The opinion of the court was delivered by: HERMAN
This is an interpleader action
which requires resolution of two unsettled areas of the law:
(2) Whether there exists an absolute prohibition on an interpleader cross-claim which does not directly involve the interpleader fund.
The Jefferson Standard Insurance Company paid $36,799 into the registry of the court, being the total liability on five life insurance policies on the life of the late Clifton A. Craven. The insurance company named Elsie A. Craven, the widow, and her sons David and Robert as nominal defendants.
Once the issue was joined Jefferson Standard moved for summary judgment against the defendants. The court determined that no dispute existed as to the amount of Jefferson Standard's liability; granted summary judgment to Jefferson Standard and retained the fund less $1,615.73 to Jefferson for costs and counsel fees. Mrs. Craven and her two sons, David Clifton Blain Craven and Robert Brent Craven are embroiled in a dispute as to who has rightful claim on the proceeds.
In actuality Mrs. Craven is the true plaintiff, asserting that her adult sons wrongfully induced their late father to eliminate their mother as beneficiary, placing them in her stead. In addition, Mrs. Craven has cross-claimed seeking $13,000 from her son Robert on a similar charge arising out of a Civil Service insurance policy.
The details of the dispute are not here relevant. Suffice it to say that Mr. Craven changed the beneficiaries during a period when he was allegedly terminally ill and lacking the necessary mental ability to change the beneficiaries. Any factual matters regarding undue influence or the mental state of Mr. Craven must await a later determination. However, the question as to who shall be the fact finder is now at issue. Mrs. Craven has demanded a jury trial on the issue of her sons' alleged undue influence. The two sons have moved to strike the demand for a jury trial. They have further moved to strike the cross-claim covering the Civil Service policy.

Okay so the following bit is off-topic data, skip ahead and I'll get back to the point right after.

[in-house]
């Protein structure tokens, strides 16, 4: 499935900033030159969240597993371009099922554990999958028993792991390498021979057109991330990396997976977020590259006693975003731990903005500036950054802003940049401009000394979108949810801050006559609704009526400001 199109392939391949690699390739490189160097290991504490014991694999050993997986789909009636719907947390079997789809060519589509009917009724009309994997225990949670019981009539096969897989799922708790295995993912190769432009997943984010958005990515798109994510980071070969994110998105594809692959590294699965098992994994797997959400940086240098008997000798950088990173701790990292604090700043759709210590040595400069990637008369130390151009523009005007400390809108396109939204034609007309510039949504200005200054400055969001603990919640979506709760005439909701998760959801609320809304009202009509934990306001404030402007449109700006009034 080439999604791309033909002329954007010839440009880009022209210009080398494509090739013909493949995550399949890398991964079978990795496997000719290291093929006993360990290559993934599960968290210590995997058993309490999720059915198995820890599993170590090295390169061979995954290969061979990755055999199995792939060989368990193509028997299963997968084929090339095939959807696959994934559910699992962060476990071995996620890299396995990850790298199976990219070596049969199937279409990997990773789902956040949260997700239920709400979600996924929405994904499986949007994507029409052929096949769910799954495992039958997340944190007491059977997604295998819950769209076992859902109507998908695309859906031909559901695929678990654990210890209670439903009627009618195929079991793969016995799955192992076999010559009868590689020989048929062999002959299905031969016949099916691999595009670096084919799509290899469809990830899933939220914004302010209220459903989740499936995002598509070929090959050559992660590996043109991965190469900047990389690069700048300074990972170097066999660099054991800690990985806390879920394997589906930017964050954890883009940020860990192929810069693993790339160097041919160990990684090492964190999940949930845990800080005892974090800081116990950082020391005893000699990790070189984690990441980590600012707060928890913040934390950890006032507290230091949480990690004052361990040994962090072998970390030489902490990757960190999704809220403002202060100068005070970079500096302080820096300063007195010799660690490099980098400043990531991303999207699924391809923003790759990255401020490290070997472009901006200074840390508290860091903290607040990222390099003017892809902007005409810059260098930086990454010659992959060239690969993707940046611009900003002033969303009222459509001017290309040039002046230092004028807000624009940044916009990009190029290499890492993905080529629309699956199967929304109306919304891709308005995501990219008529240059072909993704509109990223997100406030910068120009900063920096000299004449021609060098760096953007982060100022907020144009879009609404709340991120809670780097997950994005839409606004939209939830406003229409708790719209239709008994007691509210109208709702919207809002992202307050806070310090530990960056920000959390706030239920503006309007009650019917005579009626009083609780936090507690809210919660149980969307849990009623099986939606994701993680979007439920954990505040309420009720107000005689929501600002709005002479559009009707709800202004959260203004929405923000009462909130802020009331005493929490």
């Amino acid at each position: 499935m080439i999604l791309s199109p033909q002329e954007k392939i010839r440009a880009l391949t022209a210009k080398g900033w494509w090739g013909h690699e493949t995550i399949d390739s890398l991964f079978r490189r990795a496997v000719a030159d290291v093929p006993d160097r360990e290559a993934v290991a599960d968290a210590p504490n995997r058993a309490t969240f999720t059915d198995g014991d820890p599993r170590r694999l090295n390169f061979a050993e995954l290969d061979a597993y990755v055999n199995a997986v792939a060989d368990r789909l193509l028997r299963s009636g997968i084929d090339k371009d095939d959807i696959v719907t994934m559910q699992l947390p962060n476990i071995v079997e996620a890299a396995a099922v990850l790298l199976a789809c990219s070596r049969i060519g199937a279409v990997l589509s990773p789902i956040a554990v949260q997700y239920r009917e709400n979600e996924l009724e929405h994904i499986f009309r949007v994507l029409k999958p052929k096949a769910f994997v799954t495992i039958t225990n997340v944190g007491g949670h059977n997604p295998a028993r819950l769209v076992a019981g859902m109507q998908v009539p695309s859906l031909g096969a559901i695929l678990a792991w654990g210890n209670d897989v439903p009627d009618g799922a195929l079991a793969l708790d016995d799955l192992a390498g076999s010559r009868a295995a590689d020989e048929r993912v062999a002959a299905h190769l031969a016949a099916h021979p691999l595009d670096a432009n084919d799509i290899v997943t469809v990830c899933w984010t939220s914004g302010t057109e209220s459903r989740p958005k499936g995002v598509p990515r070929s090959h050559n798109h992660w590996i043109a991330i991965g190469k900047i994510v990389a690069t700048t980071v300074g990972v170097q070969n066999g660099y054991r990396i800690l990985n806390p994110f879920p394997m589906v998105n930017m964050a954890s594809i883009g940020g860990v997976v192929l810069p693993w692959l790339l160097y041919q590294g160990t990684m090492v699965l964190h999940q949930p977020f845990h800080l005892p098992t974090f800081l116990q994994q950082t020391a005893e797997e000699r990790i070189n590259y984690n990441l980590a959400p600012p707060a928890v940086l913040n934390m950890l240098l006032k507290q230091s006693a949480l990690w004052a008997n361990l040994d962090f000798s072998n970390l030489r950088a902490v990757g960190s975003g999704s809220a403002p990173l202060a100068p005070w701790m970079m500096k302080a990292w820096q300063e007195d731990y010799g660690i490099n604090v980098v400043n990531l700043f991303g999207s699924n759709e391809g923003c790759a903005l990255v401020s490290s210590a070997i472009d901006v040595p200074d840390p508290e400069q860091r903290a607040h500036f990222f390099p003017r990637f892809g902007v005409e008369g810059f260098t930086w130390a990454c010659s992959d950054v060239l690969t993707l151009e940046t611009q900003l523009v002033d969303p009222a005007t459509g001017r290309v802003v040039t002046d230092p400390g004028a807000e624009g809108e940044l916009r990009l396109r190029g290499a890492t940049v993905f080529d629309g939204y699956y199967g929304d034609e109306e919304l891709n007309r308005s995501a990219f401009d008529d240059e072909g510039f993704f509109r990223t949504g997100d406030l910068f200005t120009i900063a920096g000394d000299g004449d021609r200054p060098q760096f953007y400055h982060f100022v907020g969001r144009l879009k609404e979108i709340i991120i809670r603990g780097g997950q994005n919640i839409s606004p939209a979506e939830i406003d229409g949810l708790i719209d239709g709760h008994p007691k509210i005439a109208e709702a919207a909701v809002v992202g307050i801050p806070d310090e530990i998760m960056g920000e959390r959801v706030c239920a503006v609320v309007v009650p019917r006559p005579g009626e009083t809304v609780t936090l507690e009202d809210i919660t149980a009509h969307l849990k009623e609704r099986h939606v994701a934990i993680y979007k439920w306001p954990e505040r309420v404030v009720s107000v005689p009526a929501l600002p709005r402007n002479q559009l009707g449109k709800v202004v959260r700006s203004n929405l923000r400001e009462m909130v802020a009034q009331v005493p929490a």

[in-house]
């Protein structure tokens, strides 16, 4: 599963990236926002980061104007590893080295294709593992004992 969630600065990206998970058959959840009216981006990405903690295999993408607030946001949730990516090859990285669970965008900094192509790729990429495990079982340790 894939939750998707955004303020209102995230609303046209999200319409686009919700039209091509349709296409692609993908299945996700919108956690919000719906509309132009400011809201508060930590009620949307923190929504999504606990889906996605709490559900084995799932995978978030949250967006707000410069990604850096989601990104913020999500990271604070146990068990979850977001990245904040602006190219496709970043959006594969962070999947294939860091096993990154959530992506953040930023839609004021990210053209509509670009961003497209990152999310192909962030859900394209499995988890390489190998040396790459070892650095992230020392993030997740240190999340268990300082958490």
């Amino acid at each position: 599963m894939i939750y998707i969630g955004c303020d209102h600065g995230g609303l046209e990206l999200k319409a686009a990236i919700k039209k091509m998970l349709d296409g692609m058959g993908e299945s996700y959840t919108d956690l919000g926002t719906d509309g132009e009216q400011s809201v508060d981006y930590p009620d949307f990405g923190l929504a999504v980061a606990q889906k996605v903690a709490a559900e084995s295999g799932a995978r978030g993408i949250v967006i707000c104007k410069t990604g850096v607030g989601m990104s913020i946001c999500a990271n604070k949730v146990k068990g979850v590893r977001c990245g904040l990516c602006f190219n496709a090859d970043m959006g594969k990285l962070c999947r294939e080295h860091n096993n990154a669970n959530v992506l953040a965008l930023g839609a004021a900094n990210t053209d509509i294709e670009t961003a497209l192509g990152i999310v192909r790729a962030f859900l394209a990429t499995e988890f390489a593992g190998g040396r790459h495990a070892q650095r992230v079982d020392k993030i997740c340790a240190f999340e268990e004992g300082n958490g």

As noted, the court has discharged the interpleading insurance company from further liability, leaving only the ownership of the proceeds at issue.
This court views the jury trial issue in the spirit of Dimick v. Schiedt, 293 U.S. 474, 486, 55 S. Ct. 296, 301, 79 L. Ed. 603 (1935) wherein the court wrote:
"Maintenance of the jury as a factfinding body is of such importance and occupies so firm a place in our history and jurisprudence that any seeming curtailment of the right to a jury trial should be scrutinized with the utmost care."
The sons argue that interpleader is for all purposes an equitable action. In other words, once an interpleader always an interpleader. It seems unquestionable that the matter of whether the initial interpleading is to be permitted is an equitable inquiry for the court. This court has already studied that segment of the case and disposed of it. The second stage involves the resolution of disputes amongst possible claimants to the fund now held by the Clerk of ...